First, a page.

Suntory to start using renewable energy at its Japanese sites

Spirits giant Suntory Group has committed to purchasing 100 percent renewable electricity for its 30 directly owned production and research and development sites in Japan.

By Suntory to use renewable energy at Japanese sites – By Kate Malczewski

Last year, the Yamazaki owner set out new goals for sustainability, including a pledge to source all of its electricity from renewable sources by 2022.

The firm’s latest move, focused on its Japanese sites, will be implemented from 1 April. The switch is set to reduce Suntory’s greenhouse gas emissions by about 150,000 metric tonnes per year, contributing towards its goal of halving its greenhouse gas emissions by 2030.

Furthermore, the business will change its purchased electricity to 100% renewable energy for eight more of its Japan-based facilities, including the Suntory Hall, Suntory Museum of Art and its company headquarters.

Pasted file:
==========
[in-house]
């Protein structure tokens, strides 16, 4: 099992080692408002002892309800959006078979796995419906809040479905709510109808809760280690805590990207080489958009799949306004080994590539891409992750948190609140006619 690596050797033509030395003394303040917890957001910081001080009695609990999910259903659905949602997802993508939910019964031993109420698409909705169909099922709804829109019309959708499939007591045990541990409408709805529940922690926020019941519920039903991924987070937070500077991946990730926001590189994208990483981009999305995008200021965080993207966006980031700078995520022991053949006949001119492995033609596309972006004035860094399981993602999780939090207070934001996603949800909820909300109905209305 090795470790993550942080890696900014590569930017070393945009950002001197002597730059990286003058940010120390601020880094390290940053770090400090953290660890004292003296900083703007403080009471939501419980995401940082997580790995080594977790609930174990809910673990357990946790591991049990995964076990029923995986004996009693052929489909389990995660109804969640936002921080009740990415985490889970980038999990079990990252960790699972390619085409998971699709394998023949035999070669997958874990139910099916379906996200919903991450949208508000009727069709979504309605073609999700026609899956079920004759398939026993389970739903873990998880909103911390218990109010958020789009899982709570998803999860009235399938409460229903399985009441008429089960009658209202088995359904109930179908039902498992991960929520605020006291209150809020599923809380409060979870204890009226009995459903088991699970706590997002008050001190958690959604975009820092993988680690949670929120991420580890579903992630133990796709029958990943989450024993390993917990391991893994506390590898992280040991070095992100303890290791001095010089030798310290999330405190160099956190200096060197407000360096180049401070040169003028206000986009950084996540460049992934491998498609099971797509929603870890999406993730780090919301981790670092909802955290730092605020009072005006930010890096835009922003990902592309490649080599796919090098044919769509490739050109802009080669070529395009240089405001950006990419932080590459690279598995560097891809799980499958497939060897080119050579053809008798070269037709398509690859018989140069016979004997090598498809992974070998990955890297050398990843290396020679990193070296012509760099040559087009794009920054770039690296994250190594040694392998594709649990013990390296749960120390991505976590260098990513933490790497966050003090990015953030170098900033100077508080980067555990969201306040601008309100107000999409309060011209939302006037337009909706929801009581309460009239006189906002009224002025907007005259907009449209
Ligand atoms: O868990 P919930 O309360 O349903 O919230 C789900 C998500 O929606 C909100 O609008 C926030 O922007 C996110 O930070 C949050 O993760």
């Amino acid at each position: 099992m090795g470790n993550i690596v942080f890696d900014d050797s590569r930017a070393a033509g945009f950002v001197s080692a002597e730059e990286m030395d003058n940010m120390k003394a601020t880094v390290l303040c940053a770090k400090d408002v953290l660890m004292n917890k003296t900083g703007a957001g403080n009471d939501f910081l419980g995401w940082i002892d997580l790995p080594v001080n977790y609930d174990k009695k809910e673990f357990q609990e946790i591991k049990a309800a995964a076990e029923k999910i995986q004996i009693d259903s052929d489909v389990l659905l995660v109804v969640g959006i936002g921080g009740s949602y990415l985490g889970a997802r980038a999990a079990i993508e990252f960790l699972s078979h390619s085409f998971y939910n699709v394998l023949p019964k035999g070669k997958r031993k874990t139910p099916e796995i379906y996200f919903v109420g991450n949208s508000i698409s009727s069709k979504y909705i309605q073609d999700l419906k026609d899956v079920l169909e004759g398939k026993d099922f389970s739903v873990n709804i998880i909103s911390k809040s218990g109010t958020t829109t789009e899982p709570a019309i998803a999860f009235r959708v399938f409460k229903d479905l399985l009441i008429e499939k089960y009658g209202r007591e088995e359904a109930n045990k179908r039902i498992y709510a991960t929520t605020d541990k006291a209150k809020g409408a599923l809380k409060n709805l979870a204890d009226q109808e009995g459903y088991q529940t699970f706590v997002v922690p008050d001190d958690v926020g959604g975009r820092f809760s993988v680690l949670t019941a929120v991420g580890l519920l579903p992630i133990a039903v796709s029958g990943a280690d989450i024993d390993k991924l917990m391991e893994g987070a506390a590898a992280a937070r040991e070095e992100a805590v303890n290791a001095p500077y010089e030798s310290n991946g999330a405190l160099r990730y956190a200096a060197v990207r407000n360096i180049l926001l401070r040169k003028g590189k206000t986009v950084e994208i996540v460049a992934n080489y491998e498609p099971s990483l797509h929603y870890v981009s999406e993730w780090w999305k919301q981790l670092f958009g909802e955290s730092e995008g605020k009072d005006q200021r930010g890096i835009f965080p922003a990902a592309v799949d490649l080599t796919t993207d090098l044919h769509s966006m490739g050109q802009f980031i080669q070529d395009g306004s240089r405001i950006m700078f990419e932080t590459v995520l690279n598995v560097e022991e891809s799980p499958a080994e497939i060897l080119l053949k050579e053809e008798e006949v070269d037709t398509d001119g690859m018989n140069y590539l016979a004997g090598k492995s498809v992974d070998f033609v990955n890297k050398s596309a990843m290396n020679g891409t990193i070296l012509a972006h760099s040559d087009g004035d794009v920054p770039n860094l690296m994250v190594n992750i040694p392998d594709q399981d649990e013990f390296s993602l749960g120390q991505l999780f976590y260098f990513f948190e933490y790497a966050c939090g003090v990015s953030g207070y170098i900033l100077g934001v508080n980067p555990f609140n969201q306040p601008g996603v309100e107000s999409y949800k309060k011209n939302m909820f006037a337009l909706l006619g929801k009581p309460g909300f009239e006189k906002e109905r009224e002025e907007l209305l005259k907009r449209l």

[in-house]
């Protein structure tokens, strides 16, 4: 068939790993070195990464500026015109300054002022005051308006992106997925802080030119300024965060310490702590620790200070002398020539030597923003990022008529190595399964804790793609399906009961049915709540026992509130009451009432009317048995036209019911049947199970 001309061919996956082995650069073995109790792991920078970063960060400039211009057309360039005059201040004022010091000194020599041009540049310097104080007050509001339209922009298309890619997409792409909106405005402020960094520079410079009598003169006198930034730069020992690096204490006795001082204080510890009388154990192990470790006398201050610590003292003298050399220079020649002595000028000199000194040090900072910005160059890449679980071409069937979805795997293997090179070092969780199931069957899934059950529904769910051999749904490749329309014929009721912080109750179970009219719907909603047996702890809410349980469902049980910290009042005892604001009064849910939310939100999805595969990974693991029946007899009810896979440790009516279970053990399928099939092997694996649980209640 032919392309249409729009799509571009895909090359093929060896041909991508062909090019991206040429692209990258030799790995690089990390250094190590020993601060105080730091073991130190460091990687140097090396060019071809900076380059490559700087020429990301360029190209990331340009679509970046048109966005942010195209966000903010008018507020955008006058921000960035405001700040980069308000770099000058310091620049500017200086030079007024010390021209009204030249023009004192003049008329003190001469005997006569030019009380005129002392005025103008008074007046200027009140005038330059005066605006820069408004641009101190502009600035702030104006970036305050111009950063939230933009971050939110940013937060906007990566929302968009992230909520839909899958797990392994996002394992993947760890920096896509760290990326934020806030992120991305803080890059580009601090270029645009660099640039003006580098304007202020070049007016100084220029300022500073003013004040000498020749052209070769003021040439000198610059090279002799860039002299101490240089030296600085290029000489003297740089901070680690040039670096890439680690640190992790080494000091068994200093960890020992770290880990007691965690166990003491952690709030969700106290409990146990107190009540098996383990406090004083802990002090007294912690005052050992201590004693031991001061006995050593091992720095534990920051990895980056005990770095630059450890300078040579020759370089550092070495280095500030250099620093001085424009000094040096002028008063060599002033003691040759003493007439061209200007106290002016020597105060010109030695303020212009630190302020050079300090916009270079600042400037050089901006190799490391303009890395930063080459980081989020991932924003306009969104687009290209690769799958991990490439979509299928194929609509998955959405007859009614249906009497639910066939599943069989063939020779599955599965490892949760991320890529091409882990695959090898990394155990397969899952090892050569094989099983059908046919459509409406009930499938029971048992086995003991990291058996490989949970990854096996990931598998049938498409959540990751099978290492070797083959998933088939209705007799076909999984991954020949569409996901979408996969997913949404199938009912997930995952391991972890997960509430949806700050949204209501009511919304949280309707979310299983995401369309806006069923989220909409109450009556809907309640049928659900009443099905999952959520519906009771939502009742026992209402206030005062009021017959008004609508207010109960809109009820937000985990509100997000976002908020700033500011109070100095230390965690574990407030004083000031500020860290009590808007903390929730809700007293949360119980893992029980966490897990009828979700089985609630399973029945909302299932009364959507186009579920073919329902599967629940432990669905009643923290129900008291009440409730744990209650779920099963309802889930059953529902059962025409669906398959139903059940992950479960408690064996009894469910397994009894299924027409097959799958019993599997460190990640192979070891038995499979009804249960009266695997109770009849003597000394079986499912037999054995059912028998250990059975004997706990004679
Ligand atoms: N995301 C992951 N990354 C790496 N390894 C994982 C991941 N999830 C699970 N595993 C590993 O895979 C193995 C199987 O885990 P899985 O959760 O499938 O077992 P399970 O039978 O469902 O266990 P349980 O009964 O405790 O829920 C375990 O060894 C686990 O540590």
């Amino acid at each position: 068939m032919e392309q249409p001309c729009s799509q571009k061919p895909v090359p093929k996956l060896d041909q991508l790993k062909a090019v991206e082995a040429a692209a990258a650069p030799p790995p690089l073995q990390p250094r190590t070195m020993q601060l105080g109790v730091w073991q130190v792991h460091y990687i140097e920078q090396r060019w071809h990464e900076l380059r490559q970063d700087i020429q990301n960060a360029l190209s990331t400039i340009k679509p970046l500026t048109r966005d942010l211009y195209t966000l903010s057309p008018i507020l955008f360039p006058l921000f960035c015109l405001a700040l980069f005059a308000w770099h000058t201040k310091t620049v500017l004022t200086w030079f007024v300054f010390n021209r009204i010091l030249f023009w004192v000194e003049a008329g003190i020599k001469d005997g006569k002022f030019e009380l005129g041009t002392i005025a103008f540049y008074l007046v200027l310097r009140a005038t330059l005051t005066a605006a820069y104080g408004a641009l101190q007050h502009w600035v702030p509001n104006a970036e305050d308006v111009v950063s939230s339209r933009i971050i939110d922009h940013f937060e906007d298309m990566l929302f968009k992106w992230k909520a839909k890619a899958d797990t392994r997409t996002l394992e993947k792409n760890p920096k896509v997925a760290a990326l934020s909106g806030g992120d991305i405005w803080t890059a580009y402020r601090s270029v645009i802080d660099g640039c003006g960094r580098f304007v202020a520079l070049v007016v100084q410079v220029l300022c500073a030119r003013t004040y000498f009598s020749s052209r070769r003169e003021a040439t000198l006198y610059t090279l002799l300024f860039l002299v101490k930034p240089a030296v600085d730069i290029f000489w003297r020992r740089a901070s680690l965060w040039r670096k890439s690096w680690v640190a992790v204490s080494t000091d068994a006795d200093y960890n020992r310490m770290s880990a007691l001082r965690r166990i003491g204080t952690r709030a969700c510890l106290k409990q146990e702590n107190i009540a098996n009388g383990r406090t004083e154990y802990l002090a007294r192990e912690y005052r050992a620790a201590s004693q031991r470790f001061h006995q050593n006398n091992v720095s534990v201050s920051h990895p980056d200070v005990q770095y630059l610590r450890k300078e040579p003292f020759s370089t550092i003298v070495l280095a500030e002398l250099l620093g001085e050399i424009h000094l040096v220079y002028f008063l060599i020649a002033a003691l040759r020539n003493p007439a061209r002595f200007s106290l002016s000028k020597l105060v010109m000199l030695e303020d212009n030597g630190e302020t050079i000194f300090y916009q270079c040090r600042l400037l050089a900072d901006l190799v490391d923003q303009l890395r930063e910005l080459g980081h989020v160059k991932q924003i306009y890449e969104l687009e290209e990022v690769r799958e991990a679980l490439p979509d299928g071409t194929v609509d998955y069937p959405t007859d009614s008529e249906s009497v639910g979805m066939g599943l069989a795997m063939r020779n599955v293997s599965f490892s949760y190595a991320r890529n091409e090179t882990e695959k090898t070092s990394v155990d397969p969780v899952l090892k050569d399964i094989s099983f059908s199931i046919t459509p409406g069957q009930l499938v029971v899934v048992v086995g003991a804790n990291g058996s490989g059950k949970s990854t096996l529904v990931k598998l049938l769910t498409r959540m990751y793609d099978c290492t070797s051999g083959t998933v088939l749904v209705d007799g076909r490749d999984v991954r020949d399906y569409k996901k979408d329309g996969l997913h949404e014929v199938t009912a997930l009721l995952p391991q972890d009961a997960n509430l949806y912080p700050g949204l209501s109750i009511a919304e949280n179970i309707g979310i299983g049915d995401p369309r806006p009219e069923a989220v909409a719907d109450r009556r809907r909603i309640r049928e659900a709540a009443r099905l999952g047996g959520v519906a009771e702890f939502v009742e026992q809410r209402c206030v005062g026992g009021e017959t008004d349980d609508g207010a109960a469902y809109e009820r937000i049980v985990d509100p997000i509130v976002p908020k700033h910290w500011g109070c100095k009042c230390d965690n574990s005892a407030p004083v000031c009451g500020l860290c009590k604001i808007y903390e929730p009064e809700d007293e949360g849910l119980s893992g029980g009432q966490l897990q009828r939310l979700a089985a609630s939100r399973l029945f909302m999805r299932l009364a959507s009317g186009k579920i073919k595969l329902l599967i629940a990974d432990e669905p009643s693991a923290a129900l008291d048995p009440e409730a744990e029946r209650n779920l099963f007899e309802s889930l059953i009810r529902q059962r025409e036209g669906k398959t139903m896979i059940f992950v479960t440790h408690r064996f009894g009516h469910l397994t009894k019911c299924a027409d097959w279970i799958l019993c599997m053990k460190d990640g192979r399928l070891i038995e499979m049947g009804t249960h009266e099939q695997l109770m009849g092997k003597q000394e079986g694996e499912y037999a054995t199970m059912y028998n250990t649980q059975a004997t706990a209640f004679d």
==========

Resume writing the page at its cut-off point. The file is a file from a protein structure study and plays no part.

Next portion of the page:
Suntory reported that 30 of its 35 manufacturing sites across the Americas and Europe already purchase 100% renewable electricity. With its most recent move in Japan, more than 90% of purchased electricity used at the firm’s owned manufacturing facilities in these regions will come from renewable sources – obtained by purchasing green electricity products, renewable electricity certificates, and through the installation of solar panels on-site.

“As a company that delivers the blessings of nature, we are committed to reducing our environmental footprint across our business,” said Makiko Ono, chief operating officer of sustainability management at Suntory Holdings.

“Shifting to 100% renewable electricity is a crucial step in decarbonising our business. There is still much more work to be done and we will accelerate our work by taking immediate actions wherever possible.”

The shift in Japan follows the opening of the business’ first carbon-neutral plant in the country, the Suntory Kita-Alps Shinano-no-Mori Water Plant.

Earlier this year, Suntory Group increased its water use reduction goals, aiming to cut down on water use in production by 35%.


Photo by Edward Howell on Unsplash

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